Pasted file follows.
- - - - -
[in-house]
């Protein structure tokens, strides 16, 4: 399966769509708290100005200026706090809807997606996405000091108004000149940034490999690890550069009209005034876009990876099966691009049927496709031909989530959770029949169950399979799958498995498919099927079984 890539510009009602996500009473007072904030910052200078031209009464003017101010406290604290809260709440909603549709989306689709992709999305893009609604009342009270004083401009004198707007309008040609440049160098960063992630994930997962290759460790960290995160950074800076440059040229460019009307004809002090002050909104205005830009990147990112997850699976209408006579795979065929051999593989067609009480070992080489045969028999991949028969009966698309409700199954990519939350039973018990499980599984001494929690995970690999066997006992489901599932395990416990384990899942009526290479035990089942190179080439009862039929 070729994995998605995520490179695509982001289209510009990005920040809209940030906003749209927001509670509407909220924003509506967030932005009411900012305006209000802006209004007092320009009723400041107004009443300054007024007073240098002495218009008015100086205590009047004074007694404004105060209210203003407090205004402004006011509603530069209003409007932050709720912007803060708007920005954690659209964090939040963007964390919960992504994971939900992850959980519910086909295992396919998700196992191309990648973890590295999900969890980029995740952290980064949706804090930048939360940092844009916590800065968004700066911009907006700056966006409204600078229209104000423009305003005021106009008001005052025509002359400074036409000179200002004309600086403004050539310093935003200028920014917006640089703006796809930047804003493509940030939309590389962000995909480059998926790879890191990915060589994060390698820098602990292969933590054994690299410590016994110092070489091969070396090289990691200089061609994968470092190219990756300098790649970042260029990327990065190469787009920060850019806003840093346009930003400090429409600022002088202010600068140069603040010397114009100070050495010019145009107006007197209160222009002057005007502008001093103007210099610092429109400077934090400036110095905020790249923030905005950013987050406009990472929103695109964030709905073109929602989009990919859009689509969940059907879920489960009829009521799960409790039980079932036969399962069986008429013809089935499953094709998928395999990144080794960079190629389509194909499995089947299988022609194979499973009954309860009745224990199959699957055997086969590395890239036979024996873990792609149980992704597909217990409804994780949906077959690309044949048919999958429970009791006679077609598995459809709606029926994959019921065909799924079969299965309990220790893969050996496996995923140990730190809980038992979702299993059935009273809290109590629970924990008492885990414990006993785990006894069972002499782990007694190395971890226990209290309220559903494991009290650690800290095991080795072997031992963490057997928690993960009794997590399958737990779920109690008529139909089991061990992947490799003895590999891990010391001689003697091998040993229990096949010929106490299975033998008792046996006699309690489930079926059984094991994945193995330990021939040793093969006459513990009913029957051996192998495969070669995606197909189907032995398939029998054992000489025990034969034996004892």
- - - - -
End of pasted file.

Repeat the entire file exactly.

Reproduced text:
[in-house]
């Protein structure tokens, strides 16, 4: 399966769509708290100005200026706090809807997606996405000091108004000149940034490999690890550069009209005034876009990876099966691009049927496709031909989530959770029949169950399979799958498995498919099927079984 890539510009009602996500009473007072904030910052200078031209009464003017101010406290604290809260709440909603549709989306689709992709999305893009609604009342009270004083401009004198707007309008040609440049160098960063992630994930997962290759460790960290995160950074800076440059040229460019009307004809002090002050909104205005830009990147990112997850699976209408006579795979065929051999593989067609009480070992080489045969028999991949028969009966698309409700199954990519939350039973018990499980599984001494929690995970690999066997006992489901599932395990416990384990899942009526290479035990089942190179080439009862039929 070729994995998605995520490179695509982001289209510009990005920040809209940030906003749209927001509670509407909220924003509506967030932005009411900012305006209000802006209004007092320009009723400041107004009443300054007024007073240098002495218009008015100086205590009047004074007694404004105060209210203003407090205004402004006011509603530069209003409007932050709720912007803060708007920005954690659209964090939040963007964390919960992504994971939900992850959980519910086909295992396919998700196992191309990648973890590295999900969890980029995740952290980064949706804090930048939360940092844009916590800065968004700066911009907006700056966006409204600078229209104000423009305003005021106009008001005052025509002359400074036409000179200002004309600086403004050539310093935003200028920014917006640089703006796809930047804003493509940030939309590389962000995909480059998926790879890191990915060589994060390698820098602990292969933590054994690299410590016994110092070489091969070396090289990691200089061609994968470092190219990756300098790649970042260029990327990065190469787009920060850019806003840093346009930003400090429409600022002088202010600068140069603040010397114009100070050495010019145009107006007197209160222009002057005007502008001093103007210099610092429109400077934090400036110095905020790249923030905005950013987050406009990472929103695109964030709905073109929602989009990919859009689509969940059907879920489960009829009521799960409790039980079932036969399962069986008429013809089935499953094709998928395999990144080794960079190629389509194909499995089947299988022609194979499973009954309860009745224990199959699957055997086969590395890239036979024996873990792609149980992704597909217990409804994780949906077959690309044949048919999958429970009791006679077609598995459809709606029926994959019921065909799924079969299965309990220790893969050996496996995923140990730190809980038992979702299993059935009273809290109590629970924990008492885990414990006993785990006894069972002499782990007694190395971890226990209290309220559903494991009290650690800290095991080795072997031992963490057997928690993960009794997590399958737990779920109690008529139909089991061990992947490799003895590999891990010391001689003697091998040993229990096949010929106490299975033998008792046996006699309690489930079926059984094991994945193995330990021939040793093969006459513990009913029957051996192998495969070669995606197909189907032995398939029998054992000489025990034969034996004892």